When a tenant has a landlord who refuses to make repairs to the property, the local council should be their next port of call. Unfortunately, local council environmental health teams are woefully under-resourced and many cases of unsafe housing slip through the net - there are an estimated 16% physically unsafe privately rented homes.
Where the council doesn't take action, it is technically possible for the tenant to take their landlord to court - but only if their rent is below £80 - a year. There is a requirement for landlords to ensure that homes are fit for human habitation but it's limited to rent levels last set in 1957.
Karen Buck MP is setting out today to change that.
The Homes (Fitness for Human Habitation) Bill, announced in June, is second on the docket in the Commons this morning to have its Second Reading debate.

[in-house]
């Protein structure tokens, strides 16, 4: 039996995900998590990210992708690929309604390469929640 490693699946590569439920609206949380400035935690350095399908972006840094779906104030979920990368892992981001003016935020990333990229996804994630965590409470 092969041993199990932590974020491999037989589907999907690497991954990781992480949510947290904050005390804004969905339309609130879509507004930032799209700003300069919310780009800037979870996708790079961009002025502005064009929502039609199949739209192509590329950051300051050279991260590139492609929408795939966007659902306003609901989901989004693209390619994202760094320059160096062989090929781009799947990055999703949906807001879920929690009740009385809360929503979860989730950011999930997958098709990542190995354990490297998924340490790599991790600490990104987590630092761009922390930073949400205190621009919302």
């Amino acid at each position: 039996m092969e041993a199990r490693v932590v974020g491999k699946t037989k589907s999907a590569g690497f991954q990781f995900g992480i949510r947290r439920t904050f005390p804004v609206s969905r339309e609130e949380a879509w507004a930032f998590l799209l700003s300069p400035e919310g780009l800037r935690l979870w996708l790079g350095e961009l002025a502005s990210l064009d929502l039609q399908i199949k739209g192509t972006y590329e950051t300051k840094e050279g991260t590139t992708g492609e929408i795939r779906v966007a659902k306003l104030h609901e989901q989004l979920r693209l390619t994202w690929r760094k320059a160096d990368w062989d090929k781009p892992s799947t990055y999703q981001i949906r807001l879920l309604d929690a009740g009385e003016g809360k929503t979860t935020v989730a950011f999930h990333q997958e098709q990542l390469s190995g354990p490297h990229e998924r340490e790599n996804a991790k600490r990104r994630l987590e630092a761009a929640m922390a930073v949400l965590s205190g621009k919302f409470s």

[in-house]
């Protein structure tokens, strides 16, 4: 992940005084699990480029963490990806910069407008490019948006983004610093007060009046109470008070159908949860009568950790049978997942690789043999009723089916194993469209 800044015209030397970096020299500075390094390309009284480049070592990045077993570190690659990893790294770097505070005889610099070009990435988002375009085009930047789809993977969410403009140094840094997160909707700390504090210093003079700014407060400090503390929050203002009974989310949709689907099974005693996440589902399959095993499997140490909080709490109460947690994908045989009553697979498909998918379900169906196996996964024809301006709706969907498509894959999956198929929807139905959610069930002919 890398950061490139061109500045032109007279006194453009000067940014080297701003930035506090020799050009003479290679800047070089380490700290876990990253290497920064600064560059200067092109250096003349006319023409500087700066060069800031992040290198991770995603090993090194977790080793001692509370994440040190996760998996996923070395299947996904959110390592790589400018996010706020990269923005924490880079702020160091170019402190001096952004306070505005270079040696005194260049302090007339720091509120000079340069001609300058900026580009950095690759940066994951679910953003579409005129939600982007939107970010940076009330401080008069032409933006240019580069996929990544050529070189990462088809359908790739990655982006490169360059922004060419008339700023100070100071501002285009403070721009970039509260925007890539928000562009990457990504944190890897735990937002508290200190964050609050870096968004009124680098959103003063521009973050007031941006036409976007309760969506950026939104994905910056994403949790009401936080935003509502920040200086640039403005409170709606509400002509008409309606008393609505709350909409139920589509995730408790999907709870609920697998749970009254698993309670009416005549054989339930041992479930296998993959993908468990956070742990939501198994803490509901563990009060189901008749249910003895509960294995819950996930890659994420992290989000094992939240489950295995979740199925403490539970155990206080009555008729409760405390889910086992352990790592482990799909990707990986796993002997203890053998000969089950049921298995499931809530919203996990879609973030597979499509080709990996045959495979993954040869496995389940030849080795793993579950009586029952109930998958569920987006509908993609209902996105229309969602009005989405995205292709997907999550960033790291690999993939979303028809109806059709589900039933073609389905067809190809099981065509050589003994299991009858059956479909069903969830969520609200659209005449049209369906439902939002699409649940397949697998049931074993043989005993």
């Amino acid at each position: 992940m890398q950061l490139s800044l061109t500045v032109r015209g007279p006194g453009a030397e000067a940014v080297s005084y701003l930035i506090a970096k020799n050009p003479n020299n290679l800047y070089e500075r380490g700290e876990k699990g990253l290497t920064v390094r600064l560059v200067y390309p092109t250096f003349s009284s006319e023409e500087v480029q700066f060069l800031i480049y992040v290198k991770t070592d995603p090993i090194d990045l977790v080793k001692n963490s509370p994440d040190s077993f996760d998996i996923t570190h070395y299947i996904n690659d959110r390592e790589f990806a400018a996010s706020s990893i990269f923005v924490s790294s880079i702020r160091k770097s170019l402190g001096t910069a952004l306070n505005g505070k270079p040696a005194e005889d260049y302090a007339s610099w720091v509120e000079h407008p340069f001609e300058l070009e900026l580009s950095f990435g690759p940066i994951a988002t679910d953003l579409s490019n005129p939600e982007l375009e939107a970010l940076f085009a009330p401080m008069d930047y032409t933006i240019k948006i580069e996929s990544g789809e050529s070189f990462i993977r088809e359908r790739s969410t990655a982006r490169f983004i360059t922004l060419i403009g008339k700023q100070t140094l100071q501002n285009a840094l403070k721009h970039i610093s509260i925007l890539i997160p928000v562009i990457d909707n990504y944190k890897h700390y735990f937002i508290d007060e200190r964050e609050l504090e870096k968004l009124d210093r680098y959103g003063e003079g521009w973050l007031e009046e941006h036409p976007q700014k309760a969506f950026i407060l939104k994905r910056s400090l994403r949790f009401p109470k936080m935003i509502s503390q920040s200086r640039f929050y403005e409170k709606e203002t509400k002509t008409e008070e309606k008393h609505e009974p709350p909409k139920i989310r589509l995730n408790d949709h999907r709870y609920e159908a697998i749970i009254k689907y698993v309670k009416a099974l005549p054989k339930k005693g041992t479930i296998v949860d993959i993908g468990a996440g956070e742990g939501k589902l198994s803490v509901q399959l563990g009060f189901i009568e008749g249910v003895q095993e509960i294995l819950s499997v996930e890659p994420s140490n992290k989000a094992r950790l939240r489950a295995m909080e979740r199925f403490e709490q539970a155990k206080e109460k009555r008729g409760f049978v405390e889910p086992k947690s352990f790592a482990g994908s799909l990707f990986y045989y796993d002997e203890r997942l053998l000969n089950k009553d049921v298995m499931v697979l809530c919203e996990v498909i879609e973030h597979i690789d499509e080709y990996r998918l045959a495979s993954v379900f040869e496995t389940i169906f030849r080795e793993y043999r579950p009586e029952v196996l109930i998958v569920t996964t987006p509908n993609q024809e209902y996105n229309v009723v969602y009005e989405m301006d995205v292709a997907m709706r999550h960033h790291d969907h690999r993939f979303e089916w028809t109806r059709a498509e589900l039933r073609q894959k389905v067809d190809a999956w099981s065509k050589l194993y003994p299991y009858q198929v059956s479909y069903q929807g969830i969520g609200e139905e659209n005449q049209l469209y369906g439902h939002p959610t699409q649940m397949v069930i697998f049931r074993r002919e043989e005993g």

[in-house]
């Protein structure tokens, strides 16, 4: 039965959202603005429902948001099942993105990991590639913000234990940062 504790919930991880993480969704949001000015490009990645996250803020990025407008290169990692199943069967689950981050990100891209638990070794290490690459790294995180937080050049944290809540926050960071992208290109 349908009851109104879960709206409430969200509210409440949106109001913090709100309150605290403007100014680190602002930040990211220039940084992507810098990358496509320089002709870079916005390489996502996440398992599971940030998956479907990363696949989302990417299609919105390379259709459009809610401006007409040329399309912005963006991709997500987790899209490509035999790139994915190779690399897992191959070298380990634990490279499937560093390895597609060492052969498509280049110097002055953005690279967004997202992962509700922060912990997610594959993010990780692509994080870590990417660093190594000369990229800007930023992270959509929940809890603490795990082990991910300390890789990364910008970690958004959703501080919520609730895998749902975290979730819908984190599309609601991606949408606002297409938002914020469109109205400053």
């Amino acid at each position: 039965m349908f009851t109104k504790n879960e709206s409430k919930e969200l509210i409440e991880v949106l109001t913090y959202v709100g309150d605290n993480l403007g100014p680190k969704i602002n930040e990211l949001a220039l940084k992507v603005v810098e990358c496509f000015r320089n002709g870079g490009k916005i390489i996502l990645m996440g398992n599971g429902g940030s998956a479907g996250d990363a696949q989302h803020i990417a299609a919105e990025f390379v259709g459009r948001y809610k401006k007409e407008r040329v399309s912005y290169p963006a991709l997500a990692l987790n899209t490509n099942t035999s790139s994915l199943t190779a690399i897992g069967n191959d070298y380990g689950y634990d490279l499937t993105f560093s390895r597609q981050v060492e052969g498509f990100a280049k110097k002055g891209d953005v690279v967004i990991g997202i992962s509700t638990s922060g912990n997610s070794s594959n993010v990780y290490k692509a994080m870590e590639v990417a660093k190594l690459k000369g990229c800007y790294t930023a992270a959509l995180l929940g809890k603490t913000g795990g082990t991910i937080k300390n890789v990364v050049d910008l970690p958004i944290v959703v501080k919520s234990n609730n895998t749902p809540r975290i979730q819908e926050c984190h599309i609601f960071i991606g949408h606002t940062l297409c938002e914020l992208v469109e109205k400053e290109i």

The Bill would make it possible for all tenants to sue their landlord who fails to make the home fit for human habitation. More information about the proposals can be found here.
We'll be tweeting updates during the day - we should know if the Bill goes through to the committee stage by around 2.30. You can watch it online here.
After some very long speeches during the debate on the Access to Medical Treatments Bill, Karen finally got a chance to present her Bill at about 1:50.
Unfortunately our old friend Philip Davies (he of filibustering the Revenge Evictions Bill fame) got to his feet and managed to speak for 20-odd minutes without actually telling us why this Bill wasn't needed. It didn't matter as the debate ran out of time at 2:30.
There are a couple of opportunities left to change the law. Officially, the debate will resume on 29 January. The government's Housing Bill - published this week - offers another opportunity to reform the law.